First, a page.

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Victim a patriarch of Texas Republicans

The man accidentally shot by Vice President Dick Cheney is an avid hunter and a longtime Republican activist who owns the downtown building where the GOP's rise to power in Texas was in large part engineered.

Harry Whittington, 78, a lawyer, owns the Vaughn building in Austin, which has hosted Republican campaign headquarters for decades. President Bush used the building for his gubernatorial campaigns, current Texas Gov. Rick Perry is there now, and presidential adviser Karl Rove used to have an office there as well.

Over the years, the party evolved from minor player to the dominant force in the state. Every statewide elected official in Texas is a Republican.

"Anyone who's been involved in Republican politics in 20 years knows and respects Harry Whittington," Republican consultant Ray Sullivan said. "Twenty years ago there were very few prominent Republicans in Texas and even fewer in Austin. He was a Texas Republican long before it was cool."

Whittington has been in Texas politics nearly a half-century.

In 1961, he worked on John Tower's campaign for the Senate and later helped a young George W. Bush run for Congress, a race Bush lost.

Whittington has been a go-to guy for governors trying to clean up troubled state agencies and has served on state boards for nearly 30 years.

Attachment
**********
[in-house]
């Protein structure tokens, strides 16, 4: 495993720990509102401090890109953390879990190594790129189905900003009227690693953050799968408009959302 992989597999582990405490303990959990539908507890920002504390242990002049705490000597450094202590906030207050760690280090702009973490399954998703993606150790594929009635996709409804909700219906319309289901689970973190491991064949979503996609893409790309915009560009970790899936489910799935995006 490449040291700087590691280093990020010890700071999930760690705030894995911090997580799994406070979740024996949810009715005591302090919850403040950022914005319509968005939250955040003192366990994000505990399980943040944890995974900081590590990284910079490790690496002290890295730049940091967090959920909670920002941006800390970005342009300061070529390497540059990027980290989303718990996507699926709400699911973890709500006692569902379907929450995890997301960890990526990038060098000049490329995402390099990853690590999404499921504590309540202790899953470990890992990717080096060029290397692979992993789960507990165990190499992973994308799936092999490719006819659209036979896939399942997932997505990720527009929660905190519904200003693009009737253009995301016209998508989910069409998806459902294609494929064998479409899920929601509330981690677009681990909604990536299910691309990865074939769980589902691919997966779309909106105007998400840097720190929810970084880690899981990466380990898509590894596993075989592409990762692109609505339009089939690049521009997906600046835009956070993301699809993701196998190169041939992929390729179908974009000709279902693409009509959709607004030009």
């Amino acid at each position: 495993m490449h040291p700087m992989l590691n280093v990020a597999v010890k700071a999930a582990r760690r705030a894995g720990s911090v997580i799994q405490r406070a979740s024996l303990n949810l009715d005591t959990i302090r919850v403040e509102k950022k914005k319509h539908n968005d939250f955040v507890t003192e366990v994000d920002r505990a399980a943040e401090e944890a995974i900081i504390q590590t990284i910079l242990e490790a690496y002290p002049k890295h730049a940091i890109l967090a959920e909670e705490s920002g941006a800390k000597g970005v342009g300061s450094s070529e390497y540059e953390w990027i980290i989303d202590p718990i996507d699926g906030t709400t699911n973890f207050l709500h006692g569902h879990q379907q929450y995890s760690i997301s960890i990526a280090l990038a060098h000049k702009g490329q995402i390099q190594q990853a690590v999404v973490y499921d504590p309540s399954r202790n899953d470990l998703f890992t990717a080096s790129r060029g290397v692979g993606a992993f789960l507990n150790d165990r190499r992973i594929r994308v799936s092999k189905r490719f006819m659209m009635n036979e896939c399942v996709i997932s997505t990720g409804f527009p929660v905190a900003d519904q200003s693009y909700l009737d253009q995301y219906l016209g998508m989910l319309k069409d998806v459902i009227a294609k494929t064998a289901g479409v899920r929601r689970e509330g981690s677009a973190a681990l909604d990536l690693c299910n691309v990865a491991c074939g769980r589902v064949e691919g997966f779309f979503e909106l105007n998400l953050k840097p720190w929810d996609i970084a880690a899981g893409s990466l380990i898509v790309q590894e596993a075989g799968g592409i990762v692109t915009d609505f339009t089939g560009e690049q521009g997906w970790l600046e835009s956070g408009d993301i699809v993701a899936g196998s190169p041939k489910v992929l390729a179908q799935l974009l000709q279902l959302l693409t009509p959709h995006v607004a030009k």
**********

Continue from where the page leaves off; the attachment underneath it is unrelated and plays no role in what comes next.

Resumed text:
In the 1980s, Gov. Bill Clements appointed him to the old Texas Board of Corrections, which oversaw a state prison system a federal judge had declared unconstitutional because of brutal conditions. Whittington became an advocate for change.

Whittington also has been an advocate of the rights of mentally retarded inmates.

In addition, he served on the Texas Bond Review Board and Texas Public Finance Authority, which oversaw state bond issues.

In 1999, then-Gov. Bush appointed him to lead a restructured Texas Funeral Services Commission, which was embroiled in a whistle-blower lawsuit filed by former executive director Eliza May. She alleged she was fired because of her investigation into SCI, the world's largest funeral company.

The lawsuit was settled in 2001. Whittington's term is set to expire next year.

He has also contributed $3,000 to Bush's two campaigns for president.

Locally, Whittington is also known as the attorney who had the patience to take on City Hall. The city condemned a downtown block owned by his family to build a parking garage. Whittington has waged a six-year legal battle that has so far halted the project.

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